The capabilities of 3-D printers are just starting to take off, making almost anything you can imagine or draw on a computer, including things like Steven Colbert's head. But funny business aside, these printers also emerging as useful tool in medical settings as well due to their ability to make very specific, customized items.
The latest out of Washington State University is a bone -- hot off the presses. Although not exactly like a bone, given the fact that it will dissolve eventually and that's by design, the bone-like material is what researchers hope will act as "scaffolding" that when paired with actual bone will help facilitate growth.
Watch Susmita Bose, a professor in WSU's School of Mechanical and Materials Engineering, explain the research and see the printer begin to work:
The researchers see the bone-like material being used in orthopedic procedures, dental work and to deliver medicine for treating osteoporosis, according to the press release. Paired with actual bone, it acts as a scaffold for new bone to grow on and ultimately dissolves with no apparent ill effects. Thus far, they have had success with the bone scaffolding on rats and rabbits.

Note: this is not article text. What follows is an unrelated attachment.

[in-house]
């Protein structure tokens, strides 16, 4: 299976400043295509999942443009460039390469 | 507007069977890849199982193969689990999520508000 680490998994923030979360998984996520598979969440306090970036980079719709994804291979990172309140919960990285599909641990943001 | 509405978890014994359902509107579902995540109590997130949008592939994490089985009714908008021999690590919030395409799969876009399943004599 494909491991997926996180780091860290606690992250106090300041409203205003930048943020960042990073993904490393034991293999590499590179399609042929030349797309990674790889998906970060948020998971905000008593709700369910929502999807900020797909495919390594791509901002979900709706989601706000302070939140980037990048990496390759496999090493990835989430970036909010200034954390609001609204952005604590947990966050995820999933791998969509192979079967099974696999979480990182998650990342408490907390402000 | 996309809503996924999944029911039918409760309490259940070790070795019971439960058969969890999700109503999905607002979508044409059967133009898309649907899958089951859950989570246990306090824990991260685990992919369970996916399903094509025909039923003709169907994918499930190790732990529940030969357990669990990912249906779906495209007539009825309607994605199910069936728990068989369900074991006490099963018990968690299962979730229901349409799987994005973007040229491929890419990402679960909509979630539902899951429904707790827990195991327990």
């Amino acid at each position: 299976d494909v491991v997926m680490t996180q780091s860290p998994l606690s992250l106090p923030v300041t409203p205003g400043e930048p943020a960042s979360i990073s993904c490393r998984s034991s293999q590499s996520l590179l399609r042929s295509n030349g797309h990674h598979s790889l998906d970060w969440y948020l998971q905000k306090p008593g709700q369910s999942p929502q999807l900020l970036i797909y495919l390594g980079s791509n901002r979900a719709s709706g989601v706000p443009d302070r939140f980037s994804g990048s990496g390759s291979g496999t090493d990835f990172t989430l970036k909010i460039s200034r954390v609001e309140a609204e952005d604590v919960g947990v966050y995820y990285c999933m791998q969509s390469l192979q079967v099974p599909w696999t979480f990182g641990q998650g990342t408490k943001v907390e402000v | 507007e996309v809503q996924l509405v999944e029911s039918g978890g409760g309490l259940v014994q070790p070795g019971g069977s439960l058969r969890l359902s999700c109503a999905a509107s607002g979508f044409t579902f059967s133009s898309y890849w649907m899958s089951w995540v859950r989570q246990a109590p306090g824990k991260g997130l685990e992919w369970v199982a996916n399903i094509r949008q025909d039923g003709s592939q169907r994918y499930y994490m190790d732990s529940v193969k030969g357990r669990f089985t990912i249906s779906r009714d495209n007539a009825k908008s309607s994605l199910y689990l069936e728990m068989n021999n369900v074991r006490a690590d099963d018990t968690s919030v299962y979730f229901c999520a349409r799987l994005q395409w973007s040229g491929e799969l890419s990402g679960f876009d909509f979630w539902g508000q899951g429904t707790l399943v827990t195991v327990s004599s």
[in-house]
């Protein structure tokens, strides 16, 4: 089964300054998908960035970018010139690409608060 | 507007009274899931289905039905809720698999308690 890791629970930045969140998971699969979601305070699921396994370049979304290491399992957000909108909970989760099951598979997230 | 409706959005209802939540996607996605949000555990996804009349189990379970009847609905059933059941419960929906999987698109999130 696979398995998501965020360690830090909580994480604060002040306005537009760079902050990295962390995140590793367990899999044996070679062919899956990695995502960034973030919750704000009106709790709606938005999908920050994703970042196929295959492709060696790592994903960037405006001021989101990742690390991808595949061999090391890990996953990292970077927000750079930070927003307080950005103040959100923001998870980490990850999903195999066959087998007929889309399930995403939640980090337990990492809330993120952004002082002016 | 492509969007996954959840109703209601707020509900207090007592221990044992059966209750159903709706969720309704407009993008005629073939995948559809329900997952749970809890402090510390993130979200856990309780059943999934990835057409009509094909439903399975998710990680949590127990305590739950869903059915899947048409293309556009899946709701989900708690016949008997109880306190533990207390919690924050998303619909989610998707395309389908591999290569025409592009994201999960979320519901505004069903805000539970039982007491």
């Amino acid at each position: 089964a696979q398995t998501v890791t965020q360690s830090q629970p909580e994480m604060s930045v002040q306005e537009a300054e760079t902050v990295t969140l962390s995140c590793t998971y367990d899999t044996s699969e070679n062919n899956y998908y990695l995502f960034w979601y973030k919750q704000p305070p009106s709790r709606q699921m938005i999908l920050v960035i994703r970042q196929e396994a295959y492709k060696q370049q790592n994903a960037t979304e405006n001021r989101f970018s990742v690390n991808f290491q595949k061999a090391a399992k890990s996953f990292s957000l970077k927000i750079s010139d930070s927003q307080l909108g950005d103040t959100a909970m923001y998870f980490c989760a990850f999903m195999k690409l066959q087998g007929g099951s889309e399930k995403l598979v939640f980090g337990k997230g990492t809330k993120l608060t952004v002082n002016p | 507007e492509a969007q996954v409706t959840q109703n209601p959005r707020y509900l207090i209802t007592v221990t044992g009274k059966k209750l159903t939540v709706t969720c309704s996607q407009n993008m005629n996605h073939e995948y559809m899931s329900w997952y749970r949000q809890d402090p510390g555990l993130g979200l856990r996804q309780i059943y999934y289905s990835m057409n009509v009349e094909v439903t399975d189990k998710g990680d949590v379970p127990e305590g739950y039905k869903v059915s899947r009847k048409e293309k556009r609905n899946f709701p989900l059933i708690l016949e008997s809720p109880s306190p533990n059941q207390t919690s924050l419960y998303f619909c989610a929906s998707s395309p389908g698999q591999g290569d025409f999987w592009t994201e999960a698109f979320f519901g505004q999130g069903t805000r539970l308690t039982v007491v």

The ProMetal 3D printer used by the researchers, which is designed to make metal objects, works by having an inkjet spray a plastic binder over a bed of powder in layers of 20 microns, about half the width of a human hair, the press release reports. Following a computer's directions, it creates a channeled cylinder the size of a pencil eraser. The research found that the addition of silicon and zinc more than doubled the strength of the main material, calcium phosphate.
They have found that within a week in a medium with immature human bone cells, the scaffold was supporting a network of new bone cells.